Saturday, April 30, 2022

THE COMMON LAW (Paul L. Stein, 1931)


John Neville can’t stand the fact that Valerie, his current crush, has a bit of Dick in her past. It’s Ok for him to adorn his studio with naked and nubile artifice, exposing the double-standard of patriarchal monogamy. Paul Stein’s direction is mostly static and talky (as many early sound films are) and doesn’t come alive until the Ballroom sequence late in the second act after which it becomes rather dull and monotone once again. Constance Bennett is radiant as the love-lost girlfriend Valerie West, imbuing her character with a fierce independence yet she suffers the most because of it: it’s infuriating that she must acquiesce at the film’s conclusion to seek faux happiness. Joel McCrae as the painter John Neville isn’t a cruel man but falls into the typical pattern of male entitlement. He’s adoring one moment then, when he doesn’t get his way, angry and judgmental the next: he’s a little boy in a man’s body. 

The film begins in Paris with Valerie packing her bags and exiting the life of her “boyfriend” Dick Carmedon who insists she stay because otherwise she would need to “work” to support herself: of course, ‘work” insinuating prostitution. But she’s already prostituting herself for room & board and has had enough so decides to set out on her own. She answers an ad for a nude model and soon falls in love with the artist. But Neville is a Black Sheep of a wealthy family and his bitchy sister Clare (Hedda Hopper) schemes to put an end to his social disgrace! Breakups and makes ups ensue until Valerie admits defeat and succumbs to the pressure of High-Society social mores. Though the theme of the film pushes against entrenched patriarchal values it surrenders at the climax, suggesting that the only way Valerie can be happy and safe from sexual exploitation is to be married and subordinate. She seems to embrace a feminist perspective yet is the one who cooks and cleans while they’re dating. Though she is a bit shy when first modeling in the buff, she quickly overcomes her fear and embraces her femininity as her naked body is captured beautifully on a large canvass, displayed to everyone because it’s Art. She may surrender at the end but doesn’t give herself away, either.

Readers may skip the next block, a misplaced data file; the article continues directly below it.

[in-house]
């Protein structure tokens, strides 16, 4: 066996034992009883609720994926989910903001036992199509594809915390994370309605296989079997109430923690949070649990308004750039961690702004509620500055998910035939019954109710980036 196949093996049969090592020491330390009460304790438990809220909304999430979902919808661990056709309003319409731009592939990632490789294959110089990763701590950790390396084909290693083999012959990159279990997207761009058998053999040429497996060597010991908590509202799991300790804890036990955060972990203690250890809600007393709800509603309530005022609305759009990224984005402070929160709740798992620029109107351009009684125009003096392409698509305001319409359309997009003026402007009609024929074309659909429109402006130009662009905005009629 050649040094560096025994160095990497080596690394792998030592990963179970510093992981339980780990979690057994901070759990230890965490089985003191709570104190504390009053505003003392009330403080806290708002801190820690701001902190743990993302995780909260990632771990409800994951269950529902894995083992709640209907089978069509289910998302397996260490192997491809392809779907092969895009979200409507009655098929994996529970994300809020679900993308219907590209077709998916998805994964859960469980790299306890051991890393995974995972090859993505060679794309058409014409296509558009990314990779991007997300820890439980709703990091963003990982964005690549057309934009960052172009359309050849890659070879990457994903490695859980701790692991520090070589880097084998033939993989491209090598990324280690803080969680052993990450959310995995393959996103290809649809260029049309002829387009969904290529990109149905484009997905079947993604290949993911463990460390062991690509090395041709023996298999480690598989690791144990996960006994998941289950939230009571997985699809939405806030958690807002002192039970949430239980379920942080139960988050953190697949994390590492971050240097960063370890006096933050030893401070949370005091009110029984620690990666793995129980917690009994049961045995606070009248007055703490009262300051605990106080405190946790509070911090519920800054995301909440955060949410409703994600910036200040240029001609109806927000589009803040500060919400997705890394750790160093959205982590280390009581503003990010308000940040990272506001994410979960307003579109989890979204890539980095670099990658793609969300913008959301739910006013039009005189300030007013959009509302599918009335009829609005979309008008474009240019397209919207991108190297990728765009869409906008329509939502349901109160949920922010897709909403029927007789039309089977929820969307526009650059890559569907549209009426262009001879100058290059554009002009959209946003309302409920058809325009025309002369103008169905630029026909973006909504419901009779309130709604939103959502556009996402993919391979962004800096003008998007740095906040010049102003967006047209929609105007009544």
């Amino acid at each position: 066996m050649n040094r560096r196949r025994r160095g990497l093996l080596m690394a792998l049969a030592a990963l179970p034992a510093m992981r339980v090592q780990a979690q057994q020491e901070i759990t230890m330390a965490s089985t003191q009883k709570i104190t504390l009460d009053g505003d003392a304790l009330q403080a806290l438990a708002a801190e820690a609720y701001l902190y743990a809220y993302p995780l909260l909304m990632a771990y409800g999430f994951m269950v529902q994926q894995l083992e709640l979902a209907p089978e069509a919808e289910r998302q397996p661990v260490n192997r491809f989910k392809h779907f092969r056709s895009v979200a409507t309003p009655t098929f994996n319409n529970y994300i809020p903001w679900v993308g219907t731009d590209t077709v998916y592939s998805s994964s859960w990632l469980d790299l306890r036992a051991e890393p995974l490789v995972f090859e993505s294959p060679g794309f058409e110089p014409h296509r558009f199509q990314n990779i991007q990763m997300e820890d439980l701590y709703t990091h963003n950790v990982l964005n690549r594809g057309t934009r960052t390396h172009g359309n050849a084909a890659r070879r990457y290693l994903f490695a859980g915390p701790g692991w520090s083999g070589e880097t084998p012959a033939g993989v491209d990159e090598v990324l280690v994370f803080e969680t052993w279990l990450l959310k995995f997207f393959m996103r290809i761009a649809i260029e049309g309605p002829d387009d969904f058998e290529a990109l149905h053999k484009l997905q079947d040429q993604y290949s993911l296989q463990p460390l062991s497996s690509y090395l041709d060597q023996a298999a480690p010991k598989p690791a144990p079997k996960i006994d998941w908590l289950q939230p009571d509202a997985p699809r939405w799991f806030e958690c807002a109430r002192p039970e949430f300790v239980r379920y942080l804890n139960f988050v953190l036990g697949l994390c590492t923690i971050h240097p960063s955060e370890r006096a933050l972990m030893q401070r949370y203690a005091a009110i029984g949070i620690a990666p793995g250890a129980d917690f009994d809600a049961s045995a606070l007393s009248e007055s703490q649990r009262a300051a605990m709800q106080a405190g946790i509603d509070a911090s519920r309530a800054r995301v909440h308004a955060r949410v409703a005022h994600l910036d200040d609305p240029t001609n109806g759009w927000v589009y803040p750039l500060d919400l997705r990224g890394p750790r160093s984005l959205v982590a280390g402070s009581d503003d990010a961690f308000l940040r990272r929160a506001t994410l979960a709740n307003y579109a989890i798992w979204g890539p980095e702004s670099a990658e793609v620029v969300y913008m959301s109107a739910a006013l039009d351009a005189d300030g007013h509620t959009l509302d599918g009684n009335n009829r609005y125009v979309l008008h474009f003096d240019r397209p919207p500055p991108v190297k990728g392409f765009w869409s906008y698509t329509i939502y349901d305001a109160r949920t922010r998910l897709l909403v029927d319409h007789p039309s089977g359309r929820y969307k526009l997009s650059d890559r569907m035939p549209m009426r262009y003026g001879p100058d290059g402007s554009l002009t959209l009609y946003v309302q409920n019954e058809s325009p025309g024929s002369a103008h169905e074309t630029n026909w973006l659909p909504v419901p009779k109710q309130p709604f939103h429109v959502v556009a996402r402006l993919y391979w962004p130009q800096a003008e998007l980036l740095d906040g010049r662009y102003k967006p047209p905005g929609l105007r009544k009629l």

There are some great Pre-Code moments too, aside from the actual plot concerning pre-marital sex. The giant painting is often a focal point for DP Hal Mohr which depicts naked women frolicking beside a lake, nipples and all. We get a brief glimpse of Ms. Bennett in her silky underwear before she poses nude for the first time, as the camera draws slowly back into a long shot to reveal her lithe flesh barely concealed beneath a towel. Then we get the Ballroom sequence later in the film which is an orgy of uncensored Hollywood delights: women scantily clad, draped on a huge float as the revelers drink and thrash in delight! For the most part the compositions are formula and unexciting as the actors are specifically blocked (for sound, I presume). Hal Mohr would go on to multiple Academy Award nominations and victories, but you really couldn’t guess from the standard work seen here. 

Overall, an unfulfilling melodrama where our heroine is eventually subsumed by expectation of authority. I suppose she and Neville will go and live independently together. 

Final Grade: (C-)